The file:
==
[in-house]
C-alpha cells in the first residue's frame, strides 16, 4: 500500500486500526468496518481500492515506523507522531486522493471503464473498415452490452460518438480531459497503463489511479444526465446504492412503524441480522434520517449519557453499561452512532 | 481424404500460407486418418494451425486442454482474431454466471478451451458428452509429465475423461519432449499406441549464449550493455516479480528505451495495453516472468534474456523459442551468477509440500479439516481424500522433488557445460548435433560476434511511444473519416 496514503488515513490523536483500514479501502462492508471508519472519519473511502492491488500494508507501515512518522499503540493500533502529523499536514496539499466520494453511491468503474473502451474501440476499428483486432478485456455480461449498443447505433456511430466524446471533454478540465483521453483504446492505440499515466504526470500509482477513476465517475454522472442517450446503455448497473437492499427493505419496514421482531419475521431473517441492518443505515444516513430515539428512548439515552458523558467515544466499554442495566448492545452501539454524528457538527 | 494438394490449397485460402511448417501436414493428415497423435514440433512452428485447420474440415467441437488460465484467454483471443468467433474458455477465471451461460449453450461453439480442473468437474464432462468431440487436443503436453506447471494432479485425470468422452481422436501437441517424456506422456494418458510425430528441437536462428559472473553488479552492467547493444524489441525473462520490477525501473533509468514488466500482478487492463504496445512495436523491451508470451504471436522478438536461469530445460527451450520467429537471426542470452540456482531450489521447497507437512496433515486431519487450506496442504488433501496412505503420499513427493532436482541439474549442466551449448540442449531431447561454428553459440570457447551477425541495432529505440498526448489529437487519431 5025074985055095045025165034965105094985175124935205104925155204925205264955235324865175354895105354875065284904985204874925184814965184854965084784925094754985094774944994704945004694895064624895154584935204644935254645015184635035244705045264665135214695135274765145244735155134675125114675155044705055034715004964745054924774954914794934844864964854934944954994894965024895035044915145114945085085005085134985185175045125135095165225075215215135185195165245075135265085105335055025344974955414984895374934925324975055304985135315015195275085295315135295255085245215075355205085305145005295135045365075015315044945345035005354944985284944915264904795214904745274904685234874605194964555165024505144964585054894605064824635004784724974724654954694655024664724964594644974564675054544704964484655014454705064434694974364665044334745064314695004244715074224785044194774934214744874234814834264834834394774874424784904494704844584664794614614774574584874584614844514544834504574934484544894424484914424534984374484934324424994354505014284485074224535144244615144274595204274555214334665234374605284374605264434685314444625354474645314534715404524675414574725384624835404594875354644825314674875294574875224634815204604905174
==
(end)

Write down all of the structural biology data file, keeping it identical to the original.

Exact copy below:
[in-house]
C-alpha cells in the first residue's frame, strides 16, 4: 500500500486500526468496518481500492515506523507522531486522493471503464473498415452490452460518438480531459497503463489511479444526465446504492412503524441480522434520517449519557453499561452512532 | 481424404500460407486418418494451425486442454482474431454466471478451451458428452509429465475423461519432449499406441549464449550493455516479480528505451495495453516472468534474456523459442551468477509440500479439516481424500522433488557445460548435433560476434511511444473519416 496514503488515513490523536483500514479501502462492508471508519472519519473511502492491488500494508507501515512518522499503540493500533502529523499536514496539499466520494453511491468503474473502451474501440476499428483486432478485456455480461449498443447505433456511430466524446471533454478540465483521453483504446492505440499515466504526470500509482477513476465517475454522472442517450446503455448497473437492499427493505419496514421482531419475521431473517441492518443505515444516513430515539428512548439515552458523558467515544466499554442495566448492545452501539454524528457538527 | 494438394490449397485460402511448417501436414493428415497423435514440433512452428485447420474440415467441437488460465484467454483471443468467433474458455477465471451461460449453450461453439480442473468437474464432462468431440487436443503436453506447471494432479485425470468422452481422436501437441517424456506422456494418458510425430528441437536462428559472473553488479552492467547493444524489441525473462520490477525501473533509468514488466500482478487492463504496445512495436523491451508470451504471436522478438536461469530445460527451450520467429537471426542470452540456482531450489521447497507437512496433515486431519487450506496442504488433501496412505503420499513427493532436482541439474549442466551449448540442449531431447561454428553459440570457447551477425541495432529505440498526448489529437487519431 5025074985055095045025165034965105094985175124935205104925155204925205264955235324865175354895105354875065284904985204874925184814965184854965084784925094754985094774944994704945004694895064624895154584935204644935254645015184635035244705045264665135214695135274765145244735155134675125114675155044705055034715004964745054924774954914794934844864964854934944954994894965024895035044915145114945085085005085134985185175045125135095165225075215215135185195165245075135265085105335055025344974955414984895374934925324975055304985135315015195275085295315135295255085245215075355205085305145005295135045365075015315044945345035005354944985284944915264904795214904745274904685234874605194964555165024505144964585054894605064824635004784724974724654954694655024664724964594644974564675054544704964484655014454705064434694974364665044334745064314695004244715074224785044194774934214744874234814834264834834394774874424784904494704844584664794614614774574584874584614844514544834504574934484544894424484914424534984374484934324424994354505014284485074224535144244615144274595204274555214334665234374605284374605264434685314444625354474645314534715404524675414574725384624835404594875354644825314674875294574875224634815204604905174